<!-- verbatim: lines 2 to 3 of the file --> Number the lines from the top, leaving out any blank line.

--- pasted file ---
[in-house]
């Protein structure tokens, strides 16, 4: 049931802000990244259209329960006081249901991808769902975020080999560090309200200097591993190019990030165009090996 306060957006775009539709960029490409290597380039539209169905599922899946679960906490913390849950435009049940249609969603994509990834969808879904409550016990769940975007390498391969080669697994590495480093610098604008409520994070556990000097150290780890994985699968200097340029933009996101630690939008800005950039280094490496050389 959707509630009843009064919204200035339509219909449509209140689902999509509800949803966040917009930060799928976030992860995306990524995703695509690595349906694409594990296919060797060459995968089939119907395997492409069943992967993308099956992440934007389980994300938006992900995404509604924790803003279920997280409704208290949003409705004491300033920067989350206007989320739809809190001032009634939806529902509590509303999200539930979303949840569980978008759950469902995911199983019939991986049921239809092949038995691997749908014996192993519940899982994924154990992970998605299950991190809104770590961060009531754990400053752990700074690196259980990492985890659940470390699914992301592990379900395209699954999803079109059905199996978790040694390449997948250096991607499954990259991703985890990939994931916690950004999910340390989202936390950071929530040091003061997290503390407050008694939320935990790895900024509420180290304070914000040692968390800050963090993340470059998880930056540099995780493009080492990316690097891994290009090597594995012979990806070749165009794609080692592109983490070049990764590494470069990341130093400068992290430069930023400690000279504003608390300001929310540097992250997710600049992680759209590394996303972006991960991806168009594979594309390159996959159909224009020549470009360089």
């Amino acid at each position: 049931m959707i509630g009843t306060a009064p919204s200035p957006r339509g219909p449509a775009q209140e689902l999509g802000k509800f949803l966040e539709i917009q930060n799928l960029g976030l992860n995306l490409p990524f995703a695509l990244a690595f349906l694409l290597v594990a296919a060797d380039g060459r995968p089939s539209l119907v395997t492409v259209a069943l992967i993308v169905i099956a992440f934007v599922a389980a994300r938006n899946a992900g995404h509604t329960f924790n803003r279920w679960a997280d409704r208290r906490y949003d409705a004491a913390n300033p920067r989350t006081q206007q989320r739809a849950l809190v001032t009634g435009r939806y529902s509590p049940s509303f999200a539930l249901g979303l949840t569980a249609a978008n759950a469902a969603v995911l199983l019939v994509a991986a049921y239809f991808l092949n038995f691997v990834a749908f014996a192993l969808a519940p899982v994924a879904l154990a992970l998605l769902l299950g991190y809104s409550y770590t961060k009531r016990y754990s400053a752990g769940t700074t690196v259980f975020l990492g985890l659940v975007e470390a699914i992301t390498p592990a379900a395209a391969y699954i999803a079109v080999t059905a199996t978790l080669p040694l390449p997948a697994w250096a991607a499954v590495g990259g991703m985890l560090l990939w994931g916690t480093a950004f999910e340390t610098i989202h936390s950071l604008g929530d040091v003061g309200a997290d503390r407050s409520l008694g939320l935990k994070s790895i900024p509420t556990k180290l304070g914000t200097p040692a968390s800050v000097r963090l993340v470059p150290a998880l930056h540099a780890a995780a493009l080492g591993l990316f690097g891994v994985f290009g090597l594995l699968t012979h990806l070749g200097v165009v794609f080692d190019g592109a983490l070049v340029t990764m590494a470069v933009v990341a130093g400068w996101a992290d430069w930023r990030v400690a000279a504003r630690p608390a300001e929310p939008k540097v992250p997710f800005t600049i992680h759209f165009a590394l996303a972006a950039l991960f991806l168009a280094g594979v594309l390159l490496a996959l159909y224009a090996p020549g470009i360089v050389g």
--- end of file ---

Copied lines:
């Protein structure tokens, strides 16, 4: 049931802000990244259209329960006081249901991808769902975020080999560090309200200097591993190019990030165009090996 306060957006775009539709960029490409290597380039539209169905599922899946679960906490913390849950435009049940249609969603994509990834969808879904409550016990769940975007390498391969080669697994590495480093610098604008409520994070556990000097150290780890994985699968200097340029933009996101630690939008800005950039280094490496050389 959707509630009843009064919204200035339509219909449509209140689902999509509800949803966040917009930060799928976030992860995306990524995703695509690595349906694409594990296919060797060459995968089939119907395997492409069943992967993308099956992440934007389980994300938006992900995404509604924790803003279920997280409704208290949003409705004491300033920067989350206007989320739809809190001032009634939806529902509590509303999200539930979303949840569980978008759950469902995911199983019939991986049921239809092949038995691997749908014996192993519940899982994924154990992970998605299950991190809104770590961060009531754990400053752990700074690196259980990492985890659940470390699914992301592990379900395209699954999803079109059905199996978790040694390449997948250096991607499954990259991703985890990939994931916690950004999910340390989202936390950071929530040091003061997290503390407050008694939320935990790895900024509420180290304070914000040692968390800050963090993340470059998880930056540099995780493009080492990316690097891994290009090597594995012979990806070749165009794609080692592109983490070049990764590494470069990341130093400068992290430069930023400690000279504003608390300001929310540097992250997710600049992680759209590394996303972006991960991806168009594979594309390159996959159909224009020549470009360089």
């Amino acid at each position: 049931m959707i509630g009843t306060a009064p919204s200035p957006r339509g219909p449509a775009q209140e689902l999509g802000k509800f949803l966040e539709i917009q930060n799928l960029g976030l992860n995306l490409p990524f995703a695509l990244a690595f349906l694409l290597v594990a296919a060797d380039g060459r995968p089939s539209l119907v395997t492409v259209a069943l992967i993308v169905i099956a992440f934007v599922a389980a994300r938006n899946a992900g995404h509604t329960f924790n803003r279920w679960a997280d409704r208290r906490y949003d409705a004491a913390n300033p920067r989350t006081q206007q989320r739809a849950l809190v001032t009634g435009r939806y529902s509590p049940s509303f999200a539930l249901g979303l949840t569980a249609a978008n759950a469902a969603v995911l199983l019939v994509a991986a049921y239809f991808l092949n038995f691997v990834a749908f014996a192993l969808a519940p899982v994924a879904l154990a992970l998605l769902l299950g991190y809104s409550y770590t961060k009531r016990y754990s400053a752990g769940t700074t690196v259980f975020l990492g985890l659940v975007e470390a699914i992301t390498p592990a379900a395209a391969y699954i999803a079109v080999t059905a199996t978790l080669p040694l390449p997948a697994w250096a991607a499954v590495g990259g991703m985890l560090l990939w994931g916690t480093a950004f999910e340390t610098i989202h936390s950071l604008g929530d040091v003061g309200a997290d503390r407050s409520l008694g939320l935990k994070s790895i900024p509420t556990k180290l304070g914000t200097p040692a968390s800050v000097r963090l993340v470059p150290a998880l930056h540099a780890a995780a493009l080492g591993l990316f690097g891994v994985f290009g090597l594995l699968t012979h990806l070749g200097v165009v794609f080692d190019g592109a983490l070049v340029t990764m590494a470069v933009v990341a130093g400068w996101a992290d430069w930023r990030v400690a000279a504003r630690p608390a300001e929310p939008k540097v992250p997710f800005t600049i992680h759209f165009a590394l996303a972006a950039l991960f991806l168009a280094g594979v594309l390159l490496a996959l159909y224009a090996p020549g470009i360089v050389g």